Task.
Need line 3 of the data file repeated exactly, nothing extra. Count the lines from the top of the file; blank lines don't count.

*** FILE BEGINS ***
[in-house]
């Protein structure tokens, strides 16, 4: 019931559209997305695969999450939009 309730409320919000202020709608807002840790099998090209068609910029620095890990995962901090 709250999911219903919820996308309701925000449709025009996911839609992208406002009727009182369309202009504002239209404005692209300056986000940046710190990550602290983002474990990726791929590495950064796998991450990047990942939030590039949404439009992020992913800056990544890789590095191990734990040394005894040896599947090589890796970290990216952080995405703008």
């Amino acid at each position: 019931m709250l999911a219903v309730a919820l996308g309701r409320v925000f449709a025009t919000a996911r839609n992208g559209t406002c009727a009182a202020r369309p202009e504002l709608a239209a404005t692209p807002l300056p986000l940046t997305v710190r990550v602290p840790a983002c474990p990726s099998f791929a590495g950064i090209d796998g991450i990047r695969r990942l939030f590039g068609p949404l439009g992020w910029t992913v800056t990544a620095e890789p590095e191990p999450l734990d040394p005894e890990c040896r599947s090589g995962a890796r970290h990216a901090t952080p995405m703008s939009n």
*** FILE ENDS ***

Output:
């Amino acid at each position: 019931m709250l999911a219903v309730a919820l996308g309701r409320v925000f449709a025009t919000a996911r839609n992208g559209t406002c009727a009182a202020r369309p202009e504002l709608a239209a404005t692209p807002l300056p986000l940046t997305v710190r990550v602290p840790a983002c474990p990726s099998f791929a590495g950064i090209d796998g991450i990047r695969r990942l939030f590039g068609p949404l439009g992020w910029t992913v800056t990544a620095e890789p590095e191990p999450l734990d040394p005894e890990c040896r599947s090589g995962a890796r970290h990216a901090t952080p995405m703008s939009n």